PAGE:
This might be a first here at Sew,Mama,Sew! Today we’re giving away two copies of The Threadbare Heart by Jennie Nash, a fiction novel full of drama, interesting relationships and, of course, fabric! You can learn more about the book (and read the whole first chapter) at www.jennienash.com. Jennie is a writing instructor, and has two previous novels and three memoirs including The Victoria’s Secret Catalog Never Stops Coming and Other Lessons I Learned From Breast Cancer. Comment on this post to win your own copy of The Threadbare Heart, and enjoy our interview with author Jennie Nash.
SMS: Congratulations on the publication of your latest book, The Threadbare Heart. I didn’t know what to expect when I picked it up and I had a hard time putting it down!
Jennie: Thank you!
SMS: I really appreciate how you explored the relationships between Lily, the main character, and her mother, husband and children throughout the book. In looking at your website and reading a bit about your previous works of fiction it sounds like you’re returning to a theme of intense mother/daughter relationships. Can you tell us a little about this theme in your writing?
Jennie: I am fascinated by family dynamics of all kinds, but my stories do seem to always gravitate back to the mother-daughter relationship. It doesn’t actually come from any dramatic mother-daughter dynamic in my own life. My mom was a traditional housewife, who became a travel agent, and has a very full life of her own. We get along very well. My relationship with my own two daughters –- who are 14 and 17 — is fantastic. My tendency to write about mothers and daughters stems, rather, from a belief in “mother power,” which I felt very keenly when my kids were small. I can remember being hyper consciousness about my role as a “gatekeeper” in their lives. I used to literally think, What if they were meant to be a great dancer and I never take them to dance class? What if their great calling is to be an animator and I restrict them from watching too many Disney movies? I was aware that my attitude and my actions in any given moment could directly impact who they became. I was also aware of the flip side of this equation – that if I messed something up, I’d be to blame forever.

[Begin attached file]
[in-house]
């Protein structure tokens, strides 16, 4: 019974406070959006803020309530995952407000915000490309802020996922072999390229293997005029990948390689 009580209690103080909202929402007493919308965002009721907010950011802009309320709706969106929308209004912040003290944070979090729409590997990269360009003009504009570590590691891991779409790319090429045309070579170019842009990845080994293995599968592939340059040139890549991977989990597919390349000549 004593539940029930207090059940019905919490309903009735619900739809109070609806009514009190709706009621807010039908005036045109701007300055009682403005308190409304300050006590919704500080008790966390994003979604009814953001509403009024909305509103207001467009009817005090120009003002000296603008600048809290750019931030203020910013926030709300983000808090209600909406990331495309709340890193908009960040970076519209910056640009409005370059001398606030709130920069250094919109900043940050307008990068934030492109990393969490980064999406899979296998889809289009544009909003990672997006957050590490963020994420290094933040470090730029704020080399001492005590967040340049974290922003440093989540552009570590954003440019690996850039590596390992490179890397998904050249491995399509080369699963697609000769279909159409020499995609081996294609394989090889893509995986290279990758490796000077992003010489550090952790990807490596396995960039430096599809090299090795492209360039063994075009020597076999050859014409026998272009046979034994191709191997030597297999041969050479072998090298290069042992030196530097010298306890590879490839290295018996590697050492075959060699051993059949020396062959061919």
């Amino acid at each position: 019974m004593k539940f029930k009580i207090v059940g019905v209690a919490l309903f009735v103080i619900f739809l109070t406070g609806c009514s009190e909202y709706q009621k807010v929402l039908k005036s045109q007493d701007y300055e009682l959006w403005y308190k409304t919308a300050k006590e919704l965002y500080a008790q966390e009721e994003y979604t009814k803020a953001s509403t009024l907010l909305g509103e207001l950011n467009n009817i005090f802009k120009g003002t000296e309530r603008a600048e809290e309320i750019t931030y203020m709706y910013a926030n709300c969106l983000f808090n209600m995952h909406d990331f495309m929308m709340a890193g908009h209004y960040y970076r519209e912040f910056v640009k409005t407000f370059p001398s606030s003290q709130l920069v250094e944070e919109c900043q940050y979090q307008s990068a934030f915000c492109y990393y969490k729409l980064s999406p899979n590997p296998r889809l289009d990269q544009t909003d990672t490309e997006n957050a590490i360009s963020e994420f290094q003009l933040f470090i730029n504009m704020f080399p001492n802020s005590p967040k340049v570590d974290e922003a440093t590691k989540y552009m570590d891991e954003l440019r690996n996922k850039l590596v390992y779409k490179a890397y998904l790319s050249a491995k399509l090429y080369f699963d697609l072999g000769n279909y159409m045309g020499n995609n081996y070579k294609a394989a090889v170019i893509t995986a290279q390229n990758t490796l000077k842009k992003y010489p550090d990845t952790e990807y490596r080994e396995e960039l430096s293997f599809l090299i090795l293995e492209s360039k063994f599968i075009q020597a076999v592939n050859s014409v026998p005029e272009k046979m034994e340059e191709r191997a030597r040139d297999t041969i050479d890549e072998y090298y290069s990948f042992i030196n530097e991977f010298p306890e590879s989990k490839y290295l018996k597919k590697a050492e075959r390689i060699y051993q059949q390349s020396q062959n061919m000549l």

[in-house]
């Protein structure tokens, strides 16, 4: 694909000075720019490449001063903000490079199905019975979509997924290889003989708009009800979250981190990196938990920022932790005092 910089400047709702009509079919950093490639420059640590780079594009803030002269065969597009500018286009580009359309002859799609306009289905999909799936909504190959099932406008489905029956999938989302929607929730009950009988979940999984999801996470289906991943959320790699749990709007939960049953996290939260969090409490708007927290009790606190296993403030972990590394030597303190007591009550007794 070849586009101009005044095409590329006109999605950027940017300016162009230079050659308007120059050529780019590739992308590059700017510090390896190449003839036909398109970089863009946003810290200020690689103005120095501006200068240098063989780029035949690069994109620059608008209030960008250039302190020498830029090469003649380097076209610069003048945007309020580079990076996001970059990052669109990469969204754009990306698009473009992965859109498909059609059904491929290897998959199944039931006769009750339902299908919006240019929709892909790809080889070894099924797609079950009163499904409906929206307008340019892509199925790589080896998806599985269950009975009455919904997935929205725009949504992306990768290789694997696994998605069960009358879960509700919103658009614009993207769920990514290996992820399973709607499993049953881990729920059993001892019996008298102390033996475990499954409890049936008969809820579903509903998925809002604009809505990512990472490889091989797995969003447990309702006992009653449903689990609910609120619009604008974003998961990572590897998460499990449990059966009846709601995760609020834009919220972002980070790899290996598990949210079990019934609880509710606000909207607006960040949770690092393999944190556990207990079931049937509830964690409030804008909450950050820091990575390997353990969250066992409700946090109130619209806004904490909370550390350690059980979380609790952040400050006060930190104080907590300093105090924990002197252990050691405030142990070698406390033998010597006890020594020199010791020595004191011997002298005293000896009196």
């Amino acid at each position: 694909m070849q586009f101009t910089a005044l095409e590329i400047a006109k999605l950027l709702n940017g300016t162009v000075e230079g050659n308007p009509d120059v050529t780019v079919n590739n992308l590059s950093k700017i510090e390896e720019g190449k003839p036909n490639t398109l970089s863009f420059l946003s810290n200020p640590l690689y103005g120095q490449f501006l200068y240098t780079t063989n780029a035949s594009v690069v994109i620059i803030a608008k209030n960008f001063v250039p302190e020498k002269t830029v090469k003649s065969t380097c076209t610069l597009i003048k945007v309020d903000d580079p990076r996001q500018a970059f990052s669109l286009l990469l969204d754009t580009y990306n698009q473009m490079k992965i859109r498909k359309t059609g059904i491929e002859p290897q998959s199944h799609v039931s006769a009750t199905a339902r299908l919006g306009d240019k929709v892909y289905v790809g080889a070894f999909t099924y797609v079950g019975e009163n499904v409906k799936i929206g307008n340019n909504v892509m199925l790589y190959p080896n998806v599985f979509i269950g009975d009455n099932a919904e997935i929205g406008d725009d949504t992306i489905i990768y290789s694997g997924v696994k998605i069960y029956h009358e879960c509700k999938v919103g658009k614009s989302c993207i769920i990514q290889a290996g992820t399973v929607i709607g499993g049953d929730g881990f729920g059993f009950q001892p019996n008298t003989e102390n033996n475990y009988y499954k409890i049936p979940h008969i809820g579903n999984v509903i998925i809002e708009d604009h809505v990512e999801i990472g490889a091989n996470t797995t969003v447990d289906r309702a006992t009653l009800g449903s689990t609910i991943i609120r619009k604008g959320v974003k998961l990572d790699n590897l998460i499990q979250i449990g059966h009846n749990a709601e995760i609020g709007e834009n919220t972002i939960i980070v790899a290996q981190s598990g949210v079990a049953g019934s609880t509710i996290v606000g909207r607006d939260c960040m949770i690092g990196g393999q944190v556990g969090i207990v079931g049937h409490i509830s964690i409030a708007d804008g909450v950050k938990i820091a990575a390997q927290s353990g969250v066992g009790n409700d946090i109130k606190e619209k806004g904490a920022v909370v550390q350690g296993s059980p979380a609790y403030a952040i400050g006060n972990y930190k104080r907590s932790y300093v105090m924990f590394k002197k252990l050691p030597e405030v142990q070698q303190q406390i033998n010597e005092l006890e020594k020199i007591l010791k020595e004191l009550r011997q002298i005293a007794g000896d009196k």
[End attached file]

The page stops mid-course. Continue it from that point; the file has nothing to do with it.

This directly relates to the creation of fictional characters. I get into my characters through their work or their hobbies – through the things that they do every day. That’s the window through which I start to imagine their life. I usually start out my research for a book thinking about a particular activity – photography, or fabric collecting, for example. As soon as I begin to consider how my character got into the activity, or why she quit it, or why she loves it, or why she hates it, I can’t help but think about mothers. Mothers are so often there for those defining moments of our lives – the first time we pick up a camera, or wander into a fabric store, or take a ballet class. They witness the spark that can ignite a passion – and they have the power to either fuel it or squash it down. Right there, you have so much room for drama! Because what if the mother never got to do the thing SHE loved? Or what if she did, but didn’t have the talent to do it well? Or what if she did and she DID have the talent, and she thinks such talent is the key to a good life?